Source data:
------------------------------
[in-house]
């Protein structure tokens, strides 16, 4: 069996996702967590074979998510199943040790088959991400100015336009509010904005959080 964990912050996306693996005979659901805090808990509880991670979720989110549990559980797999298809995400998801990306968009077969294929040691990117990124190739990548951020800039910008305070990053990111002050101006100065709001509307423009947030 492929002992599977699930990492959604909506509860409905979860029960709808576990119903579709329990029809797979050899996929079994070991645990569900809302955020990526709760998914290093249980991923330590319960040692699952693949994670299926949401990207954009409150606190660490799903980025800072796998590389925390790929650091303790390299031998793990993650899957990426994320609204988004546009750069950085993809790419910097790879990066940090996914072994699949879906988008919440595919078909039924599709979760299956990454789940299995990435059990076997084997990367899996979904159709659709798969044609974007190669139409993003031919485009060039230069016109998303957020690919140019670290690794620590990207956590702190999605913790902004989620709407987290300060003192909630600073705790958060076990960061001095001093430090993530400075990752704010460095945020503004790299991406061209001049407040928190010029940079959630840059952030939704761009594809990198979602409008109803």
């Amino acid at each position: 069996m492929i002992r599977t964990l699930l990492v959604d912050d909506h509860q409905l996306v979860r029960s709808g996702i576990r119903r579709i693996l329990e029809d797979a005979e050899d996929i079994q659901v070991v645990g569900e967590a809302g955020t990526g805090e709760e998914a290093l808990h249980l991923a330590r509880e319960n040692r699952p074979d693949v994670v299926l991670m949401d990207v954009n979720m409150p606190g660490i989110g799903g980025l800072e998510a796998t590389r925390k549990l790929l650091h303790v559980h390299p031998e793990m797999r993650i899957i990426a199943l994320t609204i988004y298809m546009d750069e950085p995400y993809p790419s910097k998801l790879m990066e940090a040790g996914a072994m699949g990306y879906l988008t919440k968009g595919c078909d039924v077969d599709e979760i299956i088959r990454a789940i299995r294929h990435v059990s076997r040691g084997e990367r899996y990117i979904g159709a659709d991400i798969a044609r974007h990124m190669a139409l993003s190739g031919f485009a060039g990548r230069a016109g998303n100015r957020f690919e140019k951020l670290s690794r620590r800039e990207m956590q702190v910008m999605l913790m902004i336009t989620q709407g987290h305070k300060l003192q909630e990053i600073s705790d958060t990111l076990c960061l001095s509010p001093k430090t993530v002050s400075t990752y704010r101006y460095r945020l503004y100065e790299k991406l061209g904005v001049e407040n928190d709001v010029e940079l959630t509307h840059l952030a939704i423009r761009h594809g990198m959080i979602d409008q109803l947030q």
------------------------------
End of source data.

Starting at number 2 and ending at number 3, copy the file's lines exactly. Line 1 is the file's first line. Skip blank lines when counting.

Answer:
């Protein structure tokens, strides 16, 4: 069996996702967590074979998510199943040790088959991400100015336009509010904005959080 964990912050996306693996005979659901805090808990509880991670979720989110549990559980797999298809995400998801990306968009077969294929040691990117990124190739990548951020800039910008305070990053990111002050101006100065709001509307423009947030 492929002992599977699930990492959604909506509860409905979860029960709808576990119903579709329990029809797979050899996929079994070991645990569900809302955020990526709760998914290093249980991923330590319960040692699952693949994670299926949401990207954009409150606190660490799903980025800072796998590389925390790929650091303790390299031998793990993650899957990426994320609204988004546009750069950085993809790419910097790879990066940090996914072994699949879906988008919440595919078909039924599709979760299956990454789940299995990435059990076997084997990367899996979904159709659709798969044609974007190669139409993003031919485009060039230069016109998303957020690919140019670290690794620590990207956590702190999605913790902004989620709407987290300060003192909630600073705790958060076990960061001095001093430090993530400075990752704010460095945020503004790299991406061209001049407040928190010029940079959630840059952030939704761009594809990198979602409008109803």
């Amino acid at each position: 069996m492929i002992r599977t964990l699930l990492v959604d912050d909506h509860q409905l996306v979860r029960s709808g996702i576990r119903r579709i693996l329990e029809d797979a005979e050899d996929i079994q659901v070991v645990g569900e967590a809302g955020t990526g805090e709760e998914a290093l808990h249980l991923a330590r509880e319960n040692r699952p074979d693949v994670v299926l991670m949401d990207v954009n979720m409150p606190g660490i989110g799903g980025l800072e998510a796998t590389r925390k549990l790929l650091h303790v559980h390299p031998e793990m797999r993650i899957i990426a199943l994320t609204i988004y298809m546009d750069e950085p995400y993809p790419s910097k998801l790879m990066e940090a040790g996914a072994m699949g990306y879906l988008t919440k968009g595919c078909d039924v077969d599709e979760i299956i088959r990454a789940i299995r294929h990435v059990s076997r040691g084997e990367r899996y990117i979904g159709a659709d991400i798969a044609r974007h990124m190669a139409l993003s190739g031919f485009a060039g990548r230069a016109g998303n100015r957020f690919e140019k951020l670290s690794r620590r800039e990207m956590q702190v910008m999605l913790m902004i336009t989620q709407g987290h305070k300060l003192q909630e990053i600073s705790d958060t990111l076990c960061l001095s509010p001093k430090t993530v002050s400075t990752y704010r101006y460095r945020l503004y100065e790299k991406l061209g904005v001049e407040n928190d709001v010029e940079l959630t509307h840059l952030a939704i423009r761009h594809g990198m959080i979602d409008q109803l947030q």